I'm currently stalling on a load of homework for my drawing class, which is both labor-intensive and slightly too abstract for my puny, literal brain to interpret. We're to do strange, impenetrable things like 'observe' and 'respond' to things, but using our sketchpads. Like THAT makes sense. I'm more likely to tell you how I feel about something using interpretative dance than I am with a colored pencil. So I sit here with a giant blank pad in front of me, and the instructions to 'respond to a daily news story' and create a 'mood diary,' and I have NO idea what any of this means.
Some (small, fleeting) part of me recognizes that these sorts of assignments are intended to inspire creativity--you know, the less specific the instruction, the more freedom you have--but I worry that what I'm producing is all wrong, that I've totally missed the point. I'm not looking to create the Mona Lisa here, but I would at least like to know that smearing black paint all over this page in an angst-filled response to the news of 'tube strike' gets me a few points. I can't get a bad grade in this class; bad grades aren't what I do. I graduated top of my class in high school and college; I cannot fail a class in which we are instructed to make shoes out of cardboard.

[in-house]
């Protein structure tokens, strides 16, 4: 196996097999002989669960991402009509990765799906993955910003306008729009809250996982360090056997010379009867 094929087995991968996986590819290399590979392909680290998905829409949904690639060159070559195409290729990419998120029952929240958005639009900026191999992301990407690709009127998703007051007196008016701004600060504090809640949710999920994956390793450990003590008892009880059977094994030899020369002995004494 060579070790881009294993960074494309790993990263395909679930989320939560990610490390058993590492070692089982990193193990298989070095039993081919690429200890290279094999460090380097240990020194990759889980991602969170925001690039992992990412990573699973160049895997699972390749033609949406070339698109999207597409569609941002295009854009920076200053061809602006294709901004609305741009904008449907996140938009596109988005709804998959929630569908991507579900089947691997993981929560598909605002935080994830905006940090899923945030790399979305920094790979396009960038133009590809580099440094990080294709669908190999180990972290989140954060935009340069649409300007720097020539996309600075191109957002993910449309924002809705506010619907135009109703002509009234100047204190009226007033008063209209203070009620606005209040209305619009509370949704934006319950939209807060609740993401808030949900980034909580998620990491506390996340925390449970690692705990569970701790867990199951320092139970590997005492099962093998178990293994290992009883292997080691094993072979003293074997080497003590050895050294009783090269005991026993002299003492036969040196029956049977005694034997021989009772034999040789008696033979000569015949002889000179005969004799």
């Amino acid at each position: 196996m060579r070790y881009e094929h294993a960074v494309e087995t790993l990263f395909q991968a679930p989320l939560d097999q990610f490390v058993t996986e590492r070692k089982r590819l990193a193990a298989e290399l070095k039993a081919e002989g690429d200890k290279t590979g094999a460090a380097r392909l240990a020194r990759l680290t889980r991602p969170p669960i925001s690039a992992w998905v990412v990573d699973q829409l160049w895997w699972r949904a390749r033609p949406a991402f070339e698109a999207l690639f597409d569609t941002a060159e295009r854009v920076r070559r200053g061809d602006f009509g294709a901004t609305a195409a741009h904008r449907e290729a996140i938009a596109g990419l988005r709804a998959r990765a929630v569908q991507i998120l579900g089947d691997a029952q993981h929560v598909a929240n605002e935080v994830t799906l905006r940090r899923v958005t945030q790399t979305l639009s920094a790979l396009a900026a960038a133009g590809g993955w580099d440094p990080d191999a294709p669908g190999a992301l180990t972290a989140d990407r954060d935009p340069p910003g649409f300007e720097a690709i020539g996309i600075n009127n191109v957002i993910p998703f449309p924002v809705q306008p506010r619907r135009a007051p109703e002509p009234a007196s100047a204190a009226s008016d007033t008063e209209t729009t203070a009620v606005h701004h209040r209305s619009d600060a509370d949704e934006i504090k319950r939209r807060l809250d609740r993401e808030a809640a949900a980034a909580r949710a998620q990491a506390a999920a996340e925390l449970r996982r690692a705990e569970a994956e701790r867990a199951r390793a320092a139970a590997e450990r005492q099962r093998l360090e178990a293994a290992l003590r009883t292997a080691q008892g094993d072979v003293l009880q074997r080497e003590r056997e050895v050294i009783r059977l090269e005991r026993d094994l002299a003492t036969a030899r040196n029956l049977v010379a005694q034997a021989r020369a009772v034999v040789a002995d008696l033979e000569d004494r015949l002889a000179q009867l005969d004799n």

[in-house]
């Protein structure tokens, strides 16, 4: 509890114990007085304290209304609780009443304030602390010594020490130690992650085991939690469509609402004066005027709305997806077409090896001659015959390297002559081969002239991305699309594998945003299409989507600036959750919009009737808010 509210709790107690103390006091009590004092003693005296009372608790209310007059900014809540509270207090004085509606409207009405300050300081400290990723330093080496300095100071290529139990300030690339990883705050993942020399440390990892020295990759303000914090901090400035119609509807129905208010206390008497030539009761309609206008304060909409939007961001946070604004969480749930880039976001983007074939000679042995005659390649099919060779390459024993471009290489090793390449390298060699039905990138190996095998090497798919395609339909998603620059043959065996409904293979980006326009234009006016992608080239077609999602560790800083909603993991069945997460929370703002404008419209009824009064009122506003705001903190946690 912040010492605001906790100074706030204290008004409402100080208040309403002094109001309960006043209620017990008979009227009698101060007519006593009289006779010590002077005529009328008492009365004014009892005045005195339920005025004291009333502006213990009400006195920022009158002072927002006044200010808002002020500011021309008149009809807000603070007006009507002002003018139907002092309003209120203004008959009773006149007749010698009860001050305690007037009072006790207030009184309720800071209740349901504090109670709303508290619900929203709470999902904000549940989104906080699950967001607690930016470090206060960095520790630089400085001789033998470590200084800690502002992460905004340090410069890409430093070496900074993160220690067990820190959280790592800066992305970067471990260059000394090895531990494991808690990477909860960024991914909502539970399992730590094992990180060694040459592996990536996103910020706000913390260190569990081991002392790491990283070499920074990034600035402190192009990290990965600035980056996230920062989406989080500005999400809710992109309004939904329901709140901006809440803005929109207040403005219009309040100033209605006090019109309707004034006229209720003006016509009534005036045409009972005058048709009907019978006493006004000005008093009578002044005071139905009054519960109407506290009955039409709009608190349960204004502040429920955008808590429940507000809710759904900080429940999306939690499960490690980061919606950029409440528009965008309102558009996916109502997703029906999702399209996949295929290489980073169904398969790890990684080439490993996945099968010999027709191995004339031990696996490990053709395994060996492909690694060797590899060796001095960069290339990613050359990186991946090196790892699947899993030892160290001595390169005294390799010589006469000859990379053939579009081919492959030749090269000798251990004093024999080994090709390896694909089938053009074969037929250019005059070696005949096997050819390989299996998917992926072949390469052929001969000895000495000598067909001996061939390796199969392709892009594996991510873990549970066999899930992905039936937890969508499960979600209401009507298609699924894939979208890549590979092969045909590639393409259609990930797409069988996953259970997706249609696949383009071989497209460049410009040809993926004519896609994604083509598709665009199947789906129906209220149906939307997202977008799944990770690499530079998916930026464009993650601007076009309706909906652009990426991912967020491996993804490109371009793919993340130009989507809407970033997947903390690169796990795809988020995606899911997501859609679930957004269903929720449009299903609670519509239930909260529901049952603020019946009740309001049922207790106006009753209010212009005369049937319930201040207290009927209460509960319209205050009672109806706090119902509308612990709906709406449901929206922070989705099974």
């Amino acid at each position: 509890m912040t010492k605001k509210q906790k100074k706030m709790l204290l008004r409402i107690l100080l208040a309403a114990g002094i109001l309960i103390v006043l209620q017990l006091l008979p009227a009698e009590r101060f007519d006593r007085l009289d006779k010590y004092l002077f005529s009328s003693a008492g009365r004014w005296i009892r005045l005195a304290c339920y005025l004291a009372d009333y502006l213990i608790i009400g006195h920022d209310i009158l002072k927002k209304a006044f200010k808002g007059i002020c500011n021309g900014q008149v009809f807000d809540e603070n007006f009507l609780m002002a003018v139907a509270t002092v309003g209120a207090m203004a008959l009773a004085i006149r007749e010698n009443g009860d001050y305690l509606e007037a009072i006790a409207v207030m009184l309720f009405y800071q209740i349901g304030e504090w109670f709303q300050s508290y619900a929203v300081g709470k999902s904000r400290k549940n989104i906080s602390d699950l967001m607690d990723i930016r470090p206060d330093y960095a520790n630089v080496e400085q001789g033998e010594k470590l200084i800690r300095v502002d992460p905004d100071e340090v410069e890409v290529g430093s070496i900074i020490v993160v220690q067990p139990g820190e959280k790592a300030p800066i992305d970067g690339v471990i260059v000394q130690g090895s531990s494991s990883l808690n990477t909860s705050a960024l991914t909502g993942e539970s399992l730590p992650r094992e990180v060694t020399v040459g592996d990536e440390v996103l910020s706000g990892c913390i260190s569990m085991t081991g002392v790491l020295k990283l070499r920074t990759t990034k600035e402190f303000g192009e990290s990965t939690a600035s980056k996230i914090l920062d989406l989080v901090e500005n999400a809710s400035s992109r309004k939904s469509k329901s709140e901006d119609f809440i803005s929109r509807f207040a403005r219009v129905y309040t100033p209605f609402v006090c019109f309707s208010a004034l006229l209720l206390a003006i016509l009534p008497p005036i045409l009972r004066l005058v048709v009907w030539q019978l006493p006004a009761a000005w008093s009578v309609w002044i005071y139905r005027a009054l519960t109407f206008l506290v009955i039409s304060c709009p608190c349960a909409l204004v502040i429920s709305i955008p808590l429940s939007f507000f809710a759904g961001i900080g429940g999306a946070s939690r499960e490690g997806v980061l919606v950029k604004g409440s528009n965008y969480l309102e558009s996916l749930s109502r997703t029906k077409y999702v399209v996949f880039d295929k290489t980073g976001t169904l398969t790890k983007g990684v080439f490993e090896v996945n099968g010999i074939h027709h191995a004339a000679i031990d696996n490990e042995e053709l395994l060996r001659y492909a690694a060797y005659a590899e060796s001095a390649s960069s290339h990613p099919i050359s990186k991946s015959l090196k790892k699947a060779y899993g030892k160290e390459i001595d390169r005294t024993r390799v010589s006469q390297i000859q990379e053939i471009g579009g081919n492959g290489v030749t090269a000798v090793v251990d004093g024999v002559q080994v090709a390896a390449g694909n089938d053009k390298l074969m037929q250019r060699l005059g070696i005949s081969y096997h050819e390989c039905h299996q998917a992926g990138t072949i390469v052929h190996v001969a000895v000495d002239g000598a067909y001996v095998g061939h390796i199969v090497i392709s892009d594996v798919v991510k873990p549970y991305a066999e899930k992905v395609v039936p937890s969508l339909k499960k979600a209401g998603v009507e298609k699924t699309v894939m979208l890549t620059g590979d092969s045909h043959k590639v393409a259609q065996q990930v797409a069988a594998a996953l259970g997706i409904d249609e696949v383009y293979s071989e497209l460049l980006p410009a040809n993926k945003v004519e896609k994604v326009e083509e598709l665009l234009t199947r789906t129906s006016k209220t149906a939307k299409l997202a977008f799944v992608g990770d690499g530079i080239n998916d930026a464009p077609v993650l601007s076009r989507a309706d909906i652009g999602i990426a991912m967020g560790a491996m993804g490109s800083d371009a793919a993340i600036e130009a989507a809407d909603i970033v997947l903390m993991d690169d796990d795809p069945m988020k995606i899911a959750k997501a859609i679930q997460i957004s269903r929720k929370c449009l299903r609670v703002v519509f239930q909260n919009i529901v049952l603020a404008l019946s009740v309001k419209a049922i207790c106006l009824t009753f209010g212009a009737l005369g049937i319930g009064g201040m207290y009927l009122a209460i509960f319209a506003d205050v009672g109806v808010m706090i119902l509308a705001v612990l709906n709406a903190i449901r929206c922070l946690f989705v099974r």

And the strangest thing is that while I'm struggling here, the slackers in my class--the ones who won't do ANYthing until the tutor is standing directly over their shoulder demanding it--under supervision produce works of brilliance. Their sketchbooks blossom under their sullen hands, their one sketch outshining my forty in five short seconds. I'll see something that they've begrudgingly produced and be like, 'Oh, THAT'S what we were meant to be doing this whole time!' as I slide my arm over my drawing of a stick man beating a bus with a bat. A bat that looks like a penis, which isn't as much symbolic as accidental.
Now if you'll excuse me, I should get to work on this 'mood diary.' Capture THIS using nothing but color: